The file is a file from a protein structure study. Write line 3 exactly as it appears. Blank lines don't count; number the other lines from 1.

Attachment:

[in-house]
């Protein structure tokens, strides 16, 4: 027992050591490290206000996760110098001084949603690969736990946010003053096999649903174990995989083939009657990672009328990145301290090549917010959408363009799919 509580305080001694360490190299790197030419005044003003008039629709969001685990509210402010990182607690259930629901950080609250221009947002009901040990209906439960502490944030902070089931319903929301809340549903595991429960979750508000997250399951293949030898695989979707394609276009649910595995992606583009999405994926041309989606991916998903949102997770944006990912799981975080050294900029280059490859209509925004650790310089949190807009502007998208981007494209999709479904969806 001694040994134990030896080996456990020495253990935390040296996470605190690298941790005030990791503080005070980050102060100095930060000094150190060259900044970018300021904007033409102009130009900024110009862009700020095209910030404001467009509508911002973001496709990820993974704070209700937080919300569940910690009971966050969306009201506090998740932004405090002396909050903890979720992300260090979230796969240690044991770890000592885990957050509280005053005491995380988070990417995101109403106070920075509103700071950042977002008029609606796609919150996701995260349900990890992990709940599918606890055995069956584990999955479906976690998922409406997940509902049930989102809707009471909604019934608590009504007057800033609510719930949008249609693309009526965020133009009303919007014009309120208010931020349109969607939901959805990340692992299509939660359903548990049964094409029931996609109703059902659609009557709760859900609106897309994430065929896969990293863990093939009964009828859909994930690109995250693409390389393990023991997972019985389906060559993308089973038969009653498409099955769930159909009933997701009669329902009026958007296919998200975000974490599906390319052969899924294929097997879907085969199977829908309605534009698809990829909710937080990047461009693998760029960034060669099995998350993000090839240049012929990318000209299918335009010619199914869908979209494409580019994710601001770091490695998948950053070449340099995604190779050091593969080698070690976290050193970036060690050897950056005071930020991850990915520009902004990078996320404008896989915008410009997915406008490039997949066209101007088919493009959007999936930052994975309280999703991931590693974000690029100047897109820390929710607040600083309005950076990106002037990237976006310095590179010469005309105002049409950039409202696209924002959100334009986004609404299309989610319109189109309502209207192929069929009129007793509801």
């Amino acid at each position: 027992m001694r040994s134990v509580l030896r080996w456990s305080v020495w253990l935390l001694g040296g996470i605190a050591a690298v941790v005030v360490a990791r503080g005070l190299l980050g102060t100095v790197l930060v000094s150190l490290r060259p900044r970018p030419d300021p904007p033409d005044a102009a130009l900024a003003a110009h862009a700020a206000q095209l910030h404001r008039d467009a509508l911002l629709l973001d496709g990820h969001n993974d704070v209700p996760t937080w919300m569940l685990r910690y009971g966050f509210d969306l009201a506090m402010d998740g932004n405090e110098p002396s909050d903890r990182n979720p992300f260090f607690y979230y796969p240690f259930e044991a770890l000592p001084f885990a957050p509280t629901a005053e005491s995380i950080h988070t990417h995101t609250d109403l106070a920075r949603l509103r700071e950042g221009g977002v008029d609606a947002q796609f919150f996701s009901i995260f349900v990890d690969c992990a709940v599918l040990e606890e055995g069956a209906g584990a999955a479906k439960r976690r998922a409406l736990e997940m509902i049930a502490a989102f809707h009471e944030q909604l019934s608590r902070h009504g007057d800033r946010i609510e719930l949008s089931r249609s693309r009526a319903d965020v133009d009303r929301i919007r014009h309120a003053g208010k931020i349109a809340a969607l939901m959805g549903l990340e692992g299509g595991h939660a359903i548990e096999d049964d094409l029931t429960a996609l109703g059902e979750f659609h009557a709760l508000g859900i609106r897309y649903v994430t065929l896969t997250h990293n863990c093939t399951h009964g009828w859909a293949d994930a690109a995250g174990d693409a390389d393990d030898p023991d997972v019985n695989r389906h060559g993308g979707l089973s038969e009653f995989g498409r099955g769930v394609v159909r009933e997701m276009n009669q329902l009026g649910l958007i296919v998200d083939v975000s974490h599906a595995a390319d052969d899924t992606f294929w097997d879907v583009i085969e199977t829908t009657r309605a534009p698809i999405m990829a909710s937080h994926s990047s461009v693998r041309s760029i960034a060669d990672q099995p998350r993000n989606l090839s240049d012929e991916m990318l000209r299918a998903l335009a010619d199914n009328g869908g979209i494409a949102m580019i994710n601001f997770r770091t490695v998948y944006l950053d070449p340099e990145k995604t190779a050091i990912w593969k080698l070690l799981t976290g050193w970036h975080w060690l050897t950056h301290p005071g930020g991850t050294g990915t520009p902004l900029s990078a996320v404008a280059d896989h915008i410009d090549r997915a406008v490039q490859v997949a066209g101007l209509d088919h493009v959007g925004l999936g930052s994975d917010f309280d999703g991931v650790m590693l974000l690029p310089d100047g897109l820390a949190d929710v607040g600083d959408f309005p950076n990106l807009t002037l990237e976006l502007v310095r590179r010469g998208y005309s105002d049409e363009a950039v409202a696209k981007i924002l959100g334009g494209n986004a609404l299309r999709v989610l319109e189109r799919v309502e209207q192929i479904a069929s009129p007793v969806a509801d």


């Amino acid at each position: 027992m001694r040994s134990v509580l030896r080996w456990s305080v020495w253990l935390l001694g040296g996470i605190a050591a690298v941790v005030v360490a990791r503080g005070l190299l980050g102060t100095v790197l930060v000094s150190l490290r060259p900044r970018p030419d300021p904007p033409d005044a102009a130009l900024a003003a110009h862009a700020a206000q095209l910030h404001r008039d467009a509508l911002l629709l973001d496709g990820h969001n993974d704070v209700p996760t937080w919300m569940l685990r910690y009971g966050f509210d969306l009201a506090m402010d998740g932004n405090e110098p002396s909050d903890r990182n979720p992300f260090f607690y979230y796969p240690f259930e044991a770890l000592p001084f885990a957050p509280t629901a005053e005491s995380i950080h988070t990417h995101t609250d109403l106070a920075r949603l509103r700071e950042g221009g977002v008029d609606a947002q796609f919150f996701s009901i995260f349900v990890d690969c992990a709940v599918l040990e606890e055995g069956a209906g584990a999955a479906k439960r976690r998922a409406l736990e997940m509902i049930a502490a989102f809707h009471e944030q909604l019934s608590r902070h009504g007057d800033r946010i609510e719930l949008s089931r249609s693309r009526a319903d965020v133009d009303r929301i919007r014009h309120a003053g208010k931020i349109a809340a969607l939901m959805g549903l990340e692992g299509g595991h939660a359903i548990e096999d049964d094409l029931t429960a996609l109703g059902e979750f659609h009557a709760l508000g859900i609106r897309y649903v994430t065929l896969t997250h990293n863990c093939t399951h009964g009828w859909a293949d994930a690109a995250g174990d693409a390389d393990d030898p023991d997972v019985n695989r389906h060559g993308g979707l089973s038969e009653f995989g498409r099955g769930v394609v159909r009933e997701m276009n009669q329902l009026g649910l958007i296919v998200d083939v975000s974490h599906a595995a390319d052969d899924t992606f294929w097997d879907v583009i085969e199977t829908t009657r309605a534009p698809i999405m990829a909710s937080h994926s990047s461009v693998r041309s760029i960034a060669d990672q099995p998350r993000n989606l090839s240049d012929e991916m990318l000209r299918a998903l335009a010619d199914n009328g869908g979209i494409a949102m580019i994710n601001f997770r770091t490695v998948y944006l950053d070449p340099e990145k995604t190779a050091i990912w593969k080698l070690l799981t976290g050193w970036h975080w060690l050897t950056h301290p005071g930020g991850t050294g990915t520009p902004l900029s990078a996320v404008a280059d896989h915008i410009d090549r997915a406008v490039q490859v997949a066209g101007l209509d088919h493009v959007g925004l999936g930052s994975d917010f309280d999703g991931v650790m590693l974000l690029p310089d100047g897109l820390a949190d929710v607040g600083d959408f309005p950076n990106l807009t002037l990237e976006l502007v310095r590179r010469g998208y005309s105002d049409e363009a950039v409202a696209k981007i924002l959100g334009g494209n986004a609404l299309r999709v989610l319109e189109r799919v309502e209207q192929i479904a069929s009129p007793v969806a509801d």